He continues: “However, some councils are doing this as a short-term policy which is cross-subsidising the lack of government grant for councils. And developers are taking the piss in all honesty by maximising the amount of market-sale homes and planning.
“All over London, homes are acting as safety deposit boxes for foreign buyers and that has worked against communities. People are aware what the difference between market, affordable and real social rent is.”
Mr Wiles said Lendlease had benefited at Heygate from what he alleged was “weak planning and weak councils”.
George Turner was the Liberal Democrat candidate for Lambeth at the 2017 general election, and in 2014 he campaigned against Braeburn Estates’ plans to develop the £1.2bn Shell Centre scheme on the Southbank. He says the difference between now and a decade ago is a shift in public understanding of what regeneration means.
“The public are much wiser to regeneration now and looking at Haringey, the HDV seems inextricably linked to what happened at Elephant & Castle,” Mr Turner said.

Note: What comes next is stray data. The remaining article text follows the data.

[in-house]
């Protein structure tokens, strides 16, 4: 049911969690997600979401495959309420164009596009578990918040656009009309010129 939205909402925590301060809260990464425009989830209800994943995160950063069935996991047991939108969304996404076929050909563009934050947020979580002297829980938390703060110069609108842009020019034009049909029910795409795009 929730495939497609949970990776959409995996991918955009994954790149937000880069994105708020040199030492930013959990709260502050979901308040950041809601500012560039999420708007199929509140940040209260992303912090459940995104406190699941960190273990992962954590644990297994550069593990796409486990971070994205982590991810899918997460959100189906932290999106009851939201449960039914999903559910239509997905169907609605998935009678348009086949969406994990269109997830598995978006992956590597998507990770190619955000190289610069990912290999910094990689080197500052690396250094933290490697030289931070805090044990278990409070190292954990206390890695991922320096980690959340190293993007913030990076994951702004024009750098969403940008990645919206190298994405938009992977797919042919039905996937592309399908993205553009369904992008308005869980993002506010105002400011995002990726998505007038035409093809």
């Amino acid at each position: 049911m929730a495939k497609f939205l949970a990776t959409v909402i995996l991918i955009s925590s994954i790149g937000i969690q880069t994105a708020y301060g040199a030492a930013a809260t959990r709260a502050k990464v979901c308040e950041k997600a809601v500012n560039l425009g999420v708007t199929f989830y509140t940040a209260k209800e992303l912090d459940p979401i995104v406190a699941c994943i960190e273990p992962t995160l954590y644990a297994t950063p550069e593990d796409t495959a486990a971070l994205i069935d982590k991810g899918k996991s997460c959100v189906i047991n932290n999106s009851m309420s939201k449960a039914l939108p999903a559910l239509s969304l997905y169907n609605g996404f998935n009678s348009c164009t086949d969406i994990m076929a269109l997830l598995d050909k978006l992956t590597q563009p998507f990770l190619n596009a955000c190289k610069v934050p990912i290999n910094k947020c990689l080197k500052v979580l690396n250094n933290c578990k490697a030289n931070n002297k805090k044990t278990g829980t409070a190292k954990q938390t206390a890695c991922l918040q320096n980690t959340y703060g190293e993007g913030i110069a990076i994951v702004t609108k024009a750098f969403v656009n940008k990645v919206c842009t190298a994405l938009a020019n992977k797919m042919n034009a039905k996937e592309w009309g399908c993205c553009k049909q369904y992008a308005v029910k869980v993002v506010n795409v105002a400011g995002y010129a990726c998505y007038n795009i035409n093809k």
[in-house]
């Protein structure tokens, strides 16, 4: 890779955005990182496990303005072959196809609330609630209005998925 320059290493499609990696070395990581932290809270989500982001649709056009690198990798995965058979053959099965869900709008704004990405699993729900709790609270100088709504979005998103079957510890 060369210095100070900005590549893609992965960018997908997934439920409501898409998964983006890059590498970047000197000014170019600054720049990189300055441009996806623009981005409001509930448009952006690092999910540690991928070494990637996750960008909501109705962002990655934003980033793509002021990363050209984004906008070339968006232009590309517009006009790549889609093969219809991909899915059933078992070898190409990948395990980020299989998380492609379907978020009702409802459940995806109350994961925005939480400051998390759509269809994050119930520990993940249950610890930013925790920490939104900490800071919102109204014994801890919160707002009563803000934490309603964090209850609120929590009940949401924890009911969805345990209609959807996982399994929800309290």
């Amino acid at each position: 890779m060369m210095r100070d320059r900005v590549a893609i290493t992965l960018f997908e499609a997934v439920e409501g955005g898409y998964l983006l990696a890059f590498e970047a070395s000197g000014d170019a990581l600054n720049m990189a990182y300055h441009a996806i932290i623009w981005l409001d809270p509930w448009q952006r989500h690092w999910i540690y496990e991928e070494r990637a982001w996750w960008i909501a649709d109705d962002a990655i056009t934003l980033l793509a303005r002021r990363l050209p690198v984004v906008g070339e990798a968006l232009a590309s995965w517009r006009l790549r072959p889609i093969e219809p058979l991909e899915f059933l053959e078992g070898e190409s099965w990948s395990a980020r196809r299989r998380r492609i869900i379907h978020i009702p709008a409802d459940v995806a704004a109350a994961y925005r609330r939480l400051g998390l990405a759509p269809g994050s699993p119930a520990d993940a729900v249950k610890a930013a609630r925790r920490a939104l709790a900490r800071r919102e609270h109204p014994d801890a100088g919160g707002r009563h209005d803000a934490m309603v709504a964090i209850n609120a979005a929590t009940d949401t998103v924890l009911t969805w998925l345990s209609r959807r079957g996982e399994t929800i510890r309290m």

“If you live on an estate and have a leasehold property you bought under right-to-buy, you would be terrified at seeing your flat CPO-ed at below market value. In west Hendon there was one 80-year-old lady who was being offered a derisory amount for her home under CPO and was in no position to get a mortgage, so the fear is real.
“This is not about people being selfish, they are justifiably very worried.”
Create Streets’ Nicholas Boys-Smith adds: “By taking an approach of cramming as much density as possible, not giving a clear right to return on the same terms to residents, and by being too scared to take a true co-design approach, many councils and registered social landlords have made their lives massively harder than they should have been.”
Social media power shift
One difference between 2007 and 2017 is the rise of social media. Armed with little more than an iPad, local campaigns are now capable of engaging thousands of people and influencing national agendas.